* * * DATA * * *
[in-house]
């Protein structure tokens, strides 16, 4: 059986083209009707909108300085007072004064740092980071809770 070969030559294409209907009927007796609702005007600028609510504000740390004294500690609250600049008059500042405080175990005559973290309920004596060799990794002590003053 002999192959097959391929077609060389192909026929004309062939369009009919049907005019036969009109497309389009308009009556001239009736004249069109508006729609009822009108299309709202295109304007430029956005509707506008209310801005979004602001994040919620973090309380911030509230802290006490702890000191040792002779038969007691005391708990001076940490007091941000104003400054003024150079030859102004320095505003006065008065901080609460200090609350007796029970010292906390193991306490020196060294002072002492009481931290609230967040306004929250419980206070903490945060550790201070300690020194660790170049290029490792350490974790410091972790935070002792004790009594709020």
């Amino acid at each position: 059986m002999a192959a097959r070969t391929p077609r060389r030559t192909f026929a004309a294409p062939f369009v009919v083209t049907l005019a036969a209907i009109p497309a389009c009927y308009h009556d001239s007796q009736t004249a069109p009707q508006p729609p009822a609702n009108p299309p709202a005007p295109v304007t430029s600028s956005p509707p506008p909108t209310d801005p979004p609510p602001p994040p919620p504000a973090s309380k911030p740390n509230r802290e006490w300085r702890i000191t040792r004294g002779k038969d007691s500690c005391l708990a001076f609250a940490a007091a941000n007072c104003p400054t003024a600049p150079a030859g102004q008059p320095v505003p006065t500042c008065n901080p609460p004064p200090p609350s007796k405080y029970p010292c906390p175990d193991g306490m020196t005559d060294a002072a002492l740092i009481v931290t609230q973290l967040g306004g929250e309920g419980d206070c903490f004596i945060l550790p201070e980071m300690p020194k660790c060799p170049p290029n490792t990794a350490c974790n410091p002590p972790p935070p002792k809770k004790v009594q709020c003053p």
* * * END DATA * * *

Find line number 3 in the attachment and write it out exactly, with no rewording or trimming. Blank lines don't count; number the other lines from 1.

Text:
């Amino acid at each position: 059986m002999a192959a097959r070969t391929p077609r060389r030559t192909f026929a004309a294409p062939f369009v009919v083209t049907l005019a036969a209907i009109p497309a389009c009927y308009h009556d001239s007796q009736t004249a069109p009707q508006p729609p009822a609702n009108p299309p709202a005007p295109v304007t430029s600028s956005p509707p506008p909108t209310d801005p979004p609510p602001p994040p919620p504000a973090s309380k911030p740390n509230r802290e006490w300085r702890i000191t040792r004294g002779k038969d007691s500690c005391l708990a001076f609250a940490a007091a941000n007072c104003p400054t003024a600049p150079a030859g102004q008059p320095v505003p006065t500042c008065n901080p609460p004064p200090p609350s007796k405080y029970p010292c906390p175990d193991g306490m020196t005559d060294a002072a002492l740092i009481v931290t609230q973290l967040g306004g929250e309920g419980d206070c903490f004596i945060l550790p201070e980071m300690p020194k660790c060799p170049p290029n490792t990794a350490c974790n410091p002590p972790p935070p002792k809770k004790v009594q709020c003053p």